Please…” Malfoy said at last, a bit too loudly and with just the tiniest hint of need, as Snape strode away. It was the only time Severus Snape ever heard Malfoy say the word, and this fact alone stilled Snape, and he turned.

Malfoy walked toward him, his hands clasped in front of him and his eyes cast down. They were gestures meant to indicate obsequience, gestures with which Snape was quite familiar. He had seen them displayed often enough in front of the Dark Lord, but they were as artificial now as they had been then. Malfoy never was the true believer that his dear sister-in-law had been (and for all Snape knew, still was).

“I know that you have never really…trusted me, Severus,” he began, “not that you trust anyone, I must say. So I don’t take offense.”

“Take offense or not as you see fit,” said Snape. “I do not care.”

This remark was ignored. But as Snape turned toward the castle again, Malfoy began to pace slowly, like a professor lecturing at a chalkboard. Snape was almost out of earshot when Malfoy spoke again.

“Are you happy, Severus?” he called. “Are you happy with the way things turned out for you?”

This did give Snape pause, especially since it was the second time in the past couple of months that his happiness was suddenly the concern of others. Besides Dumbledore, that was.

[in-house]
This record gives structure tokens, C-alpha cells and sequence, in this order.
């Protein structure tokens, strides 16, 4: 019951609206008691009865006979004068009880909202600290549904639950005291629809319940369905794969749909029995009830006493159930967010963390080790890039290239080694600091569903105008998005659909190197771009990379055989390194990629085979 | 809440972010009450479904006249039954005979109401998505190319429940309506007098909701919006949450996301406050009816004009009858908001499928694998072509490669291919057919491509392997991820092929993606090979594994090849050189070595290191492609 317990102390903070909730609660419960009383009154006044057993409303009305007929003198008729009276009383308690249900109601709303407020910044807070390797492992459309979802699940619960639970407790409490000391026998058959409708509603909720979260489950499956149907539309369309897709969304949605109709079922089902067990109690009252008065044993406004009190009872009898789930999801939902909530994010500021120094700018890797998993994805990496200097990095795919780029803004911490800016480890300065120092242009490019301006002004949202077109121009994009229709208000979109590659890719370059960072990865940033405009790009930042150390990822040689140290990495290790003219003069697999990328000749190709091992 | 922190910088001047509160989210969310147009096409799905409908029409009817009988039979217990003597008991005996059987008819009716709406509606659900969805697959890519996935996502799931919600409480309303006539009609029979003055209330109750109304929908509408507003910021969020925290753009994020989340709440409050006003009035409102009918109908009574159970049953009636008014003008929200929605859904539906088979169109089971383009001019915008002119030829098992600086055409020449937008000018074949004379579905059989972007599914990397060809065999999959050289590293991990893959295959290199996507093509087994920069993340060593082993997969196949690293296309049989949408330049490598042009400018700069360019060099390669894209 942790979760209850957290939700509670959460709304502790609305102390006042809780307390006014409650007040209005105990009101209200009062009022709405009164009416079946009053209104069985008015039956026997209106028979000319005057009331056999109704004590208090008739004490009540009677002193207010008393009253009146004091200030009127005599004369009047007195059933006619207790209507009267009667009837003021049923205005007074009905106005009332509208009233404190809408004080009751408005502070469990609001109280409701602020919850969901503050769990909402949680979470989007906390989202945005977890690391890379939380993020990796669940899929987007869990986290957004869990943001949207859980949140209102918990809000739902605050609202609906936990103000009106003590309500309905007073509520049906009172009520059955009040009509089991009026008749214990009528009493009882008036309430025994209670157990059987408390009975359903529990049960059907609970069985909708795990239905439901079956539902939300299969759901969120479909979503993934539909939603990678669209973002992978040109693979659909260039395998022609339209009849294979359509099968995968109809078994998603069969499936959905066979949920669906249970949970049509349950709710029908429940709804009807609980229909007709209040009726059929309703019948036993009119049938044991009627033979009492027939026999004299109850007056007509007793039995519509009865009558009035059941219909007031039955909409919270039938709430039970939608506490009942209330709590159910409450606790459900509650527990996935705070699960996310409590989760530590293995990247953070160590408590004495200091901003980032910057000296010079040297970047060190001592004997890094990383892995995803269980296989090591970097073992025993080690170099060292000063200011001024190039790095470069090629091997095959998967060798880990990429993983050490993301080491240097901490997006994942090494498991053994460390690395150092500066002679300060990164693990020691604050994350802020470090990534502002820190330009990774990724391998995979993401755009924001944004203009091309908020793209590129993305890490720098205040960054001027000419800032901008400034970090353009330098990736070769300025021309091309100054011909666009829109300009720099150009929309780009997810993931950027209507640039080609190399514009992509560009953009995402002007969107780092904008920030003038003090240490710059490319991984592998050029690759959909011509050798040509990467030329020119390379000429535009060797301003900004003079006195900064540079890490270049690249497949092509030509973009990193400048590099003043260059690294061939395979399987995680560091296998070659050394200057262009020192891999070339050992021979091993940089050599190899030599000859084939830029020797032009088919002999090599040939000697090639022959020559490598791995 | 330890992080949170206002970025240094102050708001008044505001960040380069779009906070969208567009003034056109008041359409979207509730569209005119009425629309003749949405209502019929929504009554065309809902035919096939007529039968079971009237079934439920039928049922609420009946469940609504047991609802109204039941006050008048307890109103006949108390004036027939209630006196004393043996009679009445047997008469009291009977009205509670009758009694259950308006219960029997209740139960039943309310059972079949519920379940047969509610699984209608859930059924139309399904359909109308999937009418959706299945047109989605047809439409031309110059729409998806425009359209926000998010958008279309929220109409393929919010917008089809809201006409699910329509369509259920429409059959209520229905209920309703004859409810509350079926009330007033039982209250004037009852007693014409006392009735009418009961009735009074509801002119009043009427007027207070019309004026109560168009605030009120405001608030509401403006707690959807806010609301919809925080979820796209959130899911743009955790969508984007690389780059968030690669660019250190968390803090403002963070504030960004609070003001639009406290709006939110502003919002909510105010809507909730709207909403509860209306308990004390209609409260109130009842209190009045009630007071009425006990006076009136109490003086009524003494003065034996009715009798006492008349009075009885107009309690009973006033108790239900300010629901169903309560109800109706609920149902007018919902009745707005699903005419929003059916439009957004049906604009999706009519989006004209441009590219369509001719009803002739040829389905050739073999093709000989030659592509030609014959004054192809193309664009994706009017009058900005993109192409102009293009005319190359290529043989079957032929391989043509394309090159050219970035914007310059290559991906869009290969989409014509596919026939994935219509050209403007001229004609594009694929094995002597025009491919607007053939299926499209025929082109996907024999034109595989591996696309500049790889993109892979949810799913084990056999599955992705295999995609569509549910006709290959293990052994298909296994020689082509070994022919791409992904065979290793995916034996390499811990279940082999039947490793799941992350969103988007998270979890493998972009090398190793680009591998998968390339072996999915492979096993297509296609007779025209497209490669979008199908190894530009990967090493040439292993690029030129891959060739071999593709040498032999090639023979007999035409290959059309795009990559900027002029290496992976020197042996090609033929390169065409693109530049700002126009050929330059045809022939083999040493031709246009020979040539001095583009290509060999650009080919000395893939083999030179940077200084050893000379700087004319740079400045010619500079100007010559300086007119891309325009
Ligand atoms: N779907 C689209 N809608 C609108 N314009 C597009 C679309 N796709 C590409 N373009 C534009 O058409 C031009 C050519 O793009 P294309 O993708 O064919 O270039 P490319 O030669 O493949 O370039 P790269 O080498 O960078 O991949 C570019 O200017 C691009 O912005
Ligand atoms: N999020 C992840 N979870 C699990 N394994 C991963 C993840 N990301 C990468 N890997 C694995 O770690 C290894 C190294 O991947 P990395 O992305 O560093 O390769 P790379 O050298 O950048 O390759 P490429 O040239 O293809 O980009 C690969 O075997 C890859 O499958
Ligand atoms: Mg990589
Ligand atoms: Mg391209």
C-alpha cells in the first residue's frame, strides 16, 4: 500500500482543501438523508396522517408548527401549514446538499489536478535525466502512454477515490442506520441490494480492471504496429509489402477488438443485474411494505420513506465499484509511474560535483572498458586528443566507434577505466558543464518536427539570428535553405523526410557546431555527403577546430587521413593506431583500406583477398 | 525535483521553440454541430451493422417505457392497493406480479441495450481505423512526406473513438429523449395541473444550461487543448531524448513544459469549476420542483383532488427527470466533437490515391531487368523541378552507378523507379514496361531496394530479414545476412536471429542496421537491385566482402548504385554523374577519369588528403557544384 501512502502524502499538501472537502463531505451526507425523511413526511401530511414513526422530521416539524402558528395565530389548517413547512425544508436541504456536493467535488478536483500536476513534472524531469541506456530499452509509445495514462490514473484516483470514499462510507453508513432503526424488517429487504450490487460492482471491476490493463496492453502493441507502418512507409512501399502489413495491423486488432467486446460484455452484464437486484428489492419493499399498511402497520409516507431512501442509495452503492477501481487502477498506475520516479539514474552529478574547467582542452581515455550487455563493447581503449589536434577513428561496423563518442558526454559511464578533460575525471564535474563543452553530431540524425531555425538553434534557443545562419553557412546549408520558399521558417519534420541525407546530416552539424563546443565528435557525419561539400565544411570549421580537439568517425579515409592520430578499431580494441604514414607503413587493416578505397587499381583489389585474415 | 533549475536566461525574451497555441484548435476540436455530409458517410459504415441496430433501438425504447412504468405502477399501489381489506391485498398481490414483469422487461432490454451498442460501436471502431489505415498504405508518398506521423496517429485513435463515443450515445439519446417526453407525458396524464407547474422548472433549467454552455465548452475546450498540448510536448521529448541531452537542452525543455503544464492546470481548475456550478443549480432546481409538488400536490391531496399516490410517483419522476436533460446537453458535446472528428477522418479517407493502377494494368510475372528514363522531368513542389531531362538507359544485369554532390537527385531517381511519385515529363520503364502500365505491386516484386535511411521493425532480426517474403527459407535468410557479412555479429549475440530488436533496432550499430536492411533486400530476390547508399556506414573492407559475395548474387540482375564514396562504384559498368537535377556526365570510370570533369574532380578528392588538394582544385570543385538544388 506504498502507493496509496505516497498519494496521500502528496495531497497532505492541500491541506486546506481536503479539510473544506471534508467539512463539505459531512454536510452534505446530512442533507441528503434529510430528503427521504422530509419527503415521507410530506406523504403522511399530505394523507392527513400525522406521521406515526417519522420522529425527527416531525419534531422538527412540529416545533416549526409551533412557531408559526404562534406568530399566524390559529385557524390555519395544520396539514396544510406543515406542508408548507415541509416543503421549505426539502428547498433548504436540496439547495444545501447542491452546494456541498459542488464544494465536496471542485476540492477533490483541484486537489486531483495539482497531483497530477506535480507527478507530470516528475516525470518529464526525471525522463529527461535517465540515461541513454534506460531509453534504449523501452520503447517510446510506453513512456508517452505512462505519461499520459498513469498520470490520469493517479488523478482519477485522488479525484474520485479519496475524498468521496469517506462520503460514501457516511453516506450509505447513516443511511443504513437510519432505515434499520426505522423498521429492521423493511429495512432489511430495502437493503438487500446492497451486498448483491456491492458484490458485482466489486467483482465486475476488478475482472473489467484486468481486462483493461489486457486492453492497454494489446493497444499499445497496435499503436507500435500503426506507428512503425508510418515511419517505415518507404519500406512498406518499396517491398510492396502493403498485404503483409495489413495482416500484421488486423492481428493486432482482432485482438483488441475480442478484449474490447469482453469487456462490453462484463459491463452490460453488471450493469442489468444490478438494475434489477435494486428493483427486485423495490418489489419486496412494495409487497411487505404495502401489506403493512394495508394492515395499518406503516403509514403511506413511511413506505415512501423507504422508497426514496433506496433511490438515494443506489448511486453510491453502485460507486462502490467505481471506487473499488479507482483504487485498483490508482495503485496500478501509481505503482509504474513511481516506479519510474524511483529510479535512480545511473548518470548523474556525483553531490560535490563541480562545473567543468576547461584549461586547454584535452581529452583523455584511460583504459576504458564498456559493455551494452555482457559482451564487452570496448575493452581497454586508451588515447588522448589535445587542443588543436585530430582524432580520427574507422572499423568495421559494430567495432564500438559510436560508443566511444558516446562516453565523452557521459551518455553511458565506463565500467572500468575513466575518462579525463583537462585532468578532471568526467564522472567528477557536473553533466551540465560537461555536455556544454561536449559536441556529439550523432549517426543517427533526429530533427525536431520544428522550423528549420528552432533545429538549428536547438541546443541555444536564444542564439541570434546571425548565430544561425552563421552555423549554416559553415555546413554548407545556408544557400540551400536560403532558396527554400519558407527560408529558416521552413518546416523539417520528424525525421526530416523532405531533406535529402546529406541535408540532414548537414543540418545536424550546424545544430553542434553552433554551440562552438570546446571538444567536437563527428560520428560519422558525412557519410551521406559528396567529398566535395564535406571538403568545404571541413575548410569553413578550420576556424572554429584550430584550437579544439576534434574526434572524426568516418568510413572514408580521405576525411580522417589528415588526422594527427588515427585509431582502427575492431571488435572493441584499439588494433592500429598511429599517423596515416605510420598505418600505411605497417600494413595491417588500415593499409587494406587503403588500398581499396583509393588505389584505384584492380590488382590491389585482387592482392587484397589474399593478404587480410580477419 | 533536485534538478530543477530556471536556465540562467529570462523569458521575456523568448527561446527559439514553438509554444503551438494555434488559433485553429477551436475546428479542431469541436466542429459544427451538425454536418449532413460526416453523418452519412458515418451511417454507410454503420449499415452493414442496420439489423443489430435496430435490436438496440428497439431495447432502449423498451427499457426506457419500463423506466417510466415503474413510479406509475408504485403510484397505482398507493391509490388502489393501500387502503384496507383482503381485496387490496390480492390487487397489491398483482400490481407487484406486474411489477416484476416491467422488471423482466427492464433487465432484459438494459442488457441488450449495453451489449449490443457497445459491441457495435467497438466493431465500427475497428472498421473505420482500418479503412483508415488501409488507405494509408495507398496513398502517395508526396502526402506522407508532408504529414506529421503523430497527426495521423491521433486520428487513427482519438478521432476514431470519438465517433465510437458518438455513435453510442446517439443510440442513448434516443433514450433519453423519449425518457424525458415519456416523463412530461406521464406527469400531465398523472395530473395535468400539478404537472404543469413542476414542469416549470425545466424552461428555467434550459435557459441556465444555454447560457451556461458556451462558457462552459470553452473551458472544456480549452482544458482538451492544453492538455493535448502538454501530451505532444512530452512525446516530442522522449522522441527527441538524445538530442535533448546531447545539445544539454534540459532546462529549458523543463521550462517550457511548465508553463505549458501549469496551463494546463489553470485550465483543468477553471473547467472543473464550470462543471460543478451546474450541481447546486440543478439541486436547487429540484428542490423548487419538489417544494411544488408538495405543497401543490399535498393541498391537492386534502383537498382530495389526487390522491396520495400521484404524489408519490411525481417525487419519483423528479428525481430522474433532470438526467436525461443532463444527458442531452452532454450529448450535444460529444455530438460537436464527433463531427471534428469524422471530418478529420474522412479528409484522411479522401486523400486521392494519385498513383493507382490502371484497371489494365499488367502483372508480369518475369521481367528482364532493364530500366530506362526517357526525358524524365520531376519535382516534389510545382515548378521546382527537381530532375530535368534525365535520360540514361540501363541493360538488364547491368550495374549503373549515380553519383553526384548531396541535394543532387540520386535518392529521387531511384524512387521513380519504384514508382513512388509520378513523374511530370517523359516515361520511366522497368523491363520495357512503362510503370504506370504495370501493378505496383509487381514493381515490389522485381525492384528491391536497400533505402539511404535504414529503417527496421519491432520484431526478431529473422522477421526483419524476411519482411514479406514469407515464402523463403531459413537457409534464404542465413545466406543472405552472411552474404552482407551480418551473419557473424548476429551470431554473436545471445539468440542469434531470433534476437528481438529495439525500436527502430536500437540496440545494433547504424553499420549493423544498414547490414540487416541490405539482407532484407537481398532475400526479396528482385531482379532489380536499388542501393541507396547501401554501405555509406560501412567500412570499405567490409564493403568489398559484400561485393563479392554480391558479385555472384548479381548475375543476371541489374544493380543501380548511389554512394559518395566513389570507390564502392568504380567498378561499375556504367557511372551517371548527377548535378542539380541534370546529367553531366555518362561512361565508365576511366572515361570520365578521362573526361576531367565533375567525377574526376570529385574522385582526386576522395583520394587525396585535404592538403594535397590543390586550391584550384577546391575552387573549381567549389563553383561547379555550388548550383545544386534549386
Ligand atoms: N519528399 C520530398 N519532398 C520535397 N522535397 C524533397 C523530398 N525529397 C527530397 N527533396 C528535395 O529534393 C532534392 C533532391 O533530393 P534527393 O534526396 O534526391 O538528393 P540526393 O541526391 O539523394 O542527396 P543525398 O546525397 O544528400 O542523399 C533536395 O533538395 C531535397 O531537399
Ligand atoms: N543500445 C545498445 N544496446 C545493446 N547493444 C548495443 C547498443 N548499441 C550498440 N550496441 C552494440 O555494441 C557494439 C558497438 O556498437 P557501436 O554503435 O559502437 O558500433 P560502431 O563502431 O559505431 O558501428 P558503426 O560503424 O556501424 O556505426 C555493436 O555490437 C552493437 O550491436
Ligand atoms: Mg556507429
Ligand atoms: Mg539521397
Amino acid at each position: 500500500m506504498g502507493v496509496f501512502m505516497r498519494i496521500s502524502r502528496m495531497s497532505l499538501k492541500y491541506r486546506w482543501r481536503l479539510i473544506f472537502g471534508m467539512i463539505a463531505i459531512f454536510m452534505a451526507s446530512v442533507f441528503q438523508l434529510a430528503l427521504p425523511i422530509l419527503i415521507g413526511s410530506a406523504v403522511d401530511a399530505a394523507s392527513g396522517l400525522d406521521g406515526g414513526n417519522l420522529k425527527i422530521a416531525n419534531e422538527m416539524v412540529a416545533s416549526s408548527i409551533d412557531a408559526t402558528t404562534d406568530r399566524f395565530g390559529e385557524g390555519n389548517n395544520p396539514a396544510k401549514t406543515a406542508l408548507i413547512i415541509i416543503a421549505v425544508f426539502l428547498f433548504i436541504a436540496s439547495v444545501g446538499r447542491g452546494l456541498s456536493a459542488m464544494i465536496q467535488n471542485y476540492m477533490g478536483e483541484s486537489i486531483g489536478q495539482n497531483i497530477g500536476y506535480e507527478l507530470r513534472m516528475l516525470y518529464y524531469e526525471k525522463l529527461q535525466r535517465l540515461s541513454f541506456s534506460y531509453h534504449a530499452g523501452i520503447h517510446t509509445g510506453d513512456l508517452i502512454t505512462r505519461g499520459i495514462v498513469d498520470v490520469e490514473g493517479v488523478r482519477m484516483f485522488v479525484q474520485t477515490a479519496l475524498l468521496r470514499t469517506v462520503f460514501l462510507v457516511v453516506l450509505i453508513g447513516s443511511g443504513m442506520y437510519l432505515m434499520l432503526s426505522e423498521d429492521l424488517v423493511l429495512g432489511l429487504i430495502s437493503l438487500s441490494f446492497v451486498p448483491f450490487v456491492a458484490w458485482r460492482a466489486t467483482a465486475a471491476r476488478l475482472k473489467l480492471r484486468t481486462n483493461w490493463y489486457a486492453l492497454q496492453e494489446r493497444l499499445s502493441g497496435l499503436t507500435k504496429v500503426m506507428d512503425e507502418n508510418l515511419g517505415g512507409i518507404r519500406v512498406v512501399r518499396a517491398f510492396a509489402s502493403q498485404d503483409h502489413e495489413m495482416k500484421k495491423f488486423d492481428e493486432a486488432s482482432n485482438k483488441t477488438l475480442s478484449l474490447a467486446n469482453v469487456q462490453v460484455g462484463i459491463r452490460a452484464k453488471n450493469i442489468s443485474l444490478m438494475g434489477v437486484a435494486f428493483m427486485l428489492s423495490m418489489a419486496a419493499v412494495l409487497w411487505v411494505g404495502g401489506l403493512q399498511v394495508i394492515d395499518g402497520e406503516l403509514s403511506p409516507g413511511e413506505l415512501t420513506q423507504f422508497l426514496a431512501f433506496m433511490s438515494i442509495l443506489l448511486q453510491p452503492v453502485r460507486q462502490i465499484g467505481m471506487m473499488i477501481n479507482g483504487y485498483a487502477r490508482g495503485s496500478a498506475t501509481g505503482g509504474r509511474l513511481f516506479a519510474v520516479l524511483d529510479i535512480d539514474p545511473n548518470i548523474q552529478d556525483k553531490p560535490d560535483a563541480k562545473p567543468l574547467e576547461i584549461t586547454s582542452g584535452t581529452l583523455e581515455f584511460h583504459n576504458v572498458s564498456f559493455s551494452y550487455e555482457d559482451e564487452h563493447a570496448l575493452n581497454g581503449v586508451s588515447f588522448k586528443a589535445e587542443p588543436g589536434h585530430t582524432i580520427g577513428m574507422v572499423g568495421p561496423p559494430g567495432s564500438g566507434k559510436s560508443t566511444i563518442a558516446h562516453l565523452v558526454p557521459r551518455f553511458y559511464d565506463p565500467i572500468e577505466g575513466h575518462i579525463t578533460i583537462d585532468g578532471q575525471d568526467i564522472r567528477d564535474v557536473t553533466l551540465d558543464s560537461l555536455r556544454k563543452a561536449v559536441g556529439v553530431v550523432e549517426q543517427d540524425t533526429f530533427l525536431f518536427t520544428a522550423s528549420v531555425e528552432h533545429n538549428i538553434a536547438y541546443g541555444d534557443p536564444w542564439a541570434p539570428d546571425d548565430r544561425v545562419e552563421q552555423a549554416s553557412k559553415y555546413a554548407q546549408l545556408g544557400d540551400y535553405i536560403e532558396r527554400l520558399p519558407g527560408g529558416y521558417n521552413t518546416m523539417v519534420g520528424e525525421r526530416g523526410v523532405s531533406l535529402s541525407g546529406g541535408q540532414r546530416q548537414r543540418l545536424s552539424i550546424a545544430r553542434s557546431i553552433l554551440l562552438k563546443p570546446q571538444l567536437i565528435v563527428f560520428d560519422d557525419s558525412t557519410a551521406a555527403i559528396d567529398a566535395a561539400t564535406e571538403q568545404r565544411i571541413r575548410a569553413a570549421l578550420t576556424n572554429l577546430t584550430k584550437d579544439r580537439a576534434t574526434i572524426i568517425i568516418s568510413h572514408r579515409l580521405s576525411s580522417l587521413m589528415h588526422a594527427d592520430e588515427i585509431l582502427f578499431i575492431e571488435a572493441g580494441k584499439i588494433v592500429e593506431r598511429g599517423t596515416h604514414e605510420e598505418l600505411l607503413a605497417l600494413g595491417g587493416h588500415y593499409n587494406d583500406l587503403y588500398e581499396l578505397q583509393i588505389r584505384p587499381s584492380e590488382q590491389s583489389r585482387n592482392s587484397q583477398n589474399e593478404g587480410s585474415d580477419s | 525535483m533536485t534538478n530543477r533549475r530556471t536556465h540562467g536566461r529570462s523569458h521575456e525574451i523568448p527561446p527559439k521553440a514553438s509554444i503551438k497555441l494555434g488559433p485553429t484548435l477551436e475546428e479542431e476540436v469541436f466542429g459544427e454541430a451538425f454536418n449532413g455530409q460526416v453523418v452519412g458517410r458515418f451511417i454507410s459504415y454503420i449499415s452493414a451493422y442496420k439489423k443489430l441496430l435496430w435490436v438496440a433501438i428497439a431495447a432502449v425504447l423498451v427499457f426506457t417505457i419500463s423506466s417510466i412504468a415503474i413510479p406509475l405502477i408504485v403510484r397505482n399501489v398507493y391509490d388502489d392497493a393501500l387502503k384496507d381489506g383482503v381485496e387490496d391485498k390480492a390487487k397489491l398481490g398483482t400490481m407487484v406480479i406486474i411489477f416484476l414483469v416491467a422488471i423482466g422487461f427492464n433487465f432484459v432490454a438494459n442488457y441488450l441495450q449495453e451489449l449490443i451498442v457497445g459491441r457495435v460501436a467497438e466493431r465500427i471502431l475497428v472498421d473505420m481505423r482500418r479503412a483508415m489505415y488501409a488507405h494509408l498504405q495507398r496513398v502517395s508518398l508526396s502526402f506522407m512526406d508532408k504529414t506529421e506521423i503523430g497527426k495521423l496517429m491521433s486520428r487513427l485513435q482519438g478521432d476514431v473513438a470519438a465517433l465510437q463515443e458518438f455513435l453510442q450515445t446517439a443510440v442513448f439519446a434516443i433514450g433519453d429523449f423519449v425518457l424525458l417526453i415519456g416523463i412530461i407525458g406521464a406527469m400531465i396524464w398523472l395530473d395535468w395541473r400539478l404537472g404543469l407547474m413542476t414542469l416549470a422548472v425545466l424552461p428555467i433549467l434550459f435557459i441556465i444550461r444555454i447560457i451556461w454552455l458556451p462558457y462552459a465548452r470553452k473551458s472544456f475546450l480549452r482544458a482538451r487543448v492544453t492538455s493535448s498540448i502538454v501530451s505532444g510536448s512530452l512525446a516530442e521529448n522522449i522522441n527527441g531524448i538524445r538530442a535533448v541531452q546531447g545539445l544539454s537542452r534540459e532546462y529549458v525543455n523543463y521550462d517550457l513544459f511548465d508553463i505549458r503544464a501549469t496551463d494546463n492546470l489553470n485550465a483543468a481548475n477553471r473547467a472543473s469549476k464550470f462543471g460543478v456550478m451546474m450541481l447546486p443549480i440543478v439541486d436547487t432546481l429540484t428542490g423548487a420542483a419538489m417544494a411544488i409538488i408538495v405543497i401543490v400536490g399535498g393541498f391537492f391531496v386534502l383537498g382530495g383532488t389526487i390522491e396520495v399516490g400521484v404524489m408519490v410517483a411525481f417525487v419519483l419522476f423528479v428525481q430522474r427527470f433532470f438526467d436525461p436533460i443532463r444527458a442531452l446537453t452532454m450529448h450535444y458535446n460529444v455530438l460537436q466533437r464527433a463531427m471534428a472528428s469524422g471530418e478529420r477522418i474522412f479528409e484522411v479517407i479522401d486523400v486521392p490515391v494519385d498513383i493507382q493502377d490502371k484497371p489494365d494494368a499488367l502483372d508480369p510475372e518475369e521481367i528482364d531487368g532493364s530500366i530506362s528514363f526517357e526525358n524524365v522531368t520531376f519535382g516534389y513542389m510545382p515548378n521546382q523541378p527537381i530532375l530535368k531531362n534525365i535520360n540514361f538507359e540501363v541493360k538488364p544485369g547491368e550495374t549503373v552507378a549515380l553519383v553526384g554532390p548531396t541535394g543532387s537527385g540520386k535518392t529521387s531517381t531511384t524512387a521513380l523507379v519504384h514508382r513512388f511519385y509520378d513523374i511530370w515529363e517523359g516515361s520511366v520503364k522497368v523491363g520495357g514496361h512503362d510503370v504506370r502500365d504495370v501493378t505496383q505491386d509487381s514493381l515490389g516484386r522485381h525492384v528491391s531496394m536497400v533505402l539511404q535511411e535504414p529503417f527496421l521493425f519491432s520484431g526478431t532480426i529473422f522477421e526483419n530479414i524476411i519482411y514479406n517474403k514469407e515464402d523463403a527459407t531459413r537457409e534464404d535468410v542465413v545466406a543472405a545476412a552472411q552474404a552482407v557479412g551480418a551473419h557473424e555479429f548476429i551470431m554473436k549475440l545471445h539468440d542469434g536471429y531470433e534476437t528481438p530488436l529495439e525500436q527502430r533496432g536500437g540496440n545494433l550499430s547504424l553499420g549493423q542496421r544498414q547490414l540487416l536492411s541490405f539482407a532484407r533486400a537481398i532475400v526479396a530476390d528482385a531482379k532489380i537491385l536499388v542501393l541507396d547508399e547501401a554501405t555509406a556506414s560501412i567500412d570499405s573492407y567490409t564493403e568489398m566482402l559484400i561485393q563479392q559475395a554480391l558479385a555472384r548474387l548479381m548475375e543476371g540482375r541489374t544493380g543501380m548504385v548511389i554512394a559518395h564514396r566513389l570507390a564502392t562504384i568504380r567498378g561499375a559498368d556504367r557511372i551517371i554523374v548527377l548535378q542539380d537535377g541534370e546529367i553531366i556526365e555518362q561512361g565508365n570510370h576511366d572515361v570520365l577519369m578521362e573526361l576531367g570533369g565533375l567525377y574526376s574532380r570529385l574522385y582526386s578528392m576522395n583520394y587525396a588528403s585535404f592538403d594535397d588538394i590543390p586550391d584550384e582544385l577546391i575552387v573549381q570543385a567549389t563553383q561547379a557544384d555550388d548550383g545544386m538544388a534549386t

Was he happy? Of course not. What he was these days was less…terrified. And less prone to the bouts of overwhelming sadness that had plagued him for the past couple of years. But he had never been happy. Why should things have been any different now?

The question was intrusive, and none of Malfoy's concern. Yet Snape found himself allowing Malfoy to cross the distance between them.

“Well?” Malfoy prodded.

“As you yourself are aware I have no reason not to be,” Snape answered at last.

Malfoy tilted his head thoughtfully. “Well, I seem to recall a time when you were quite eager to leave your current position. Quite eager, in fact, for a position within the Ministry. Yet here you remain.” Malfoy angled his head towards the castle, as if reluctant to actually say its name.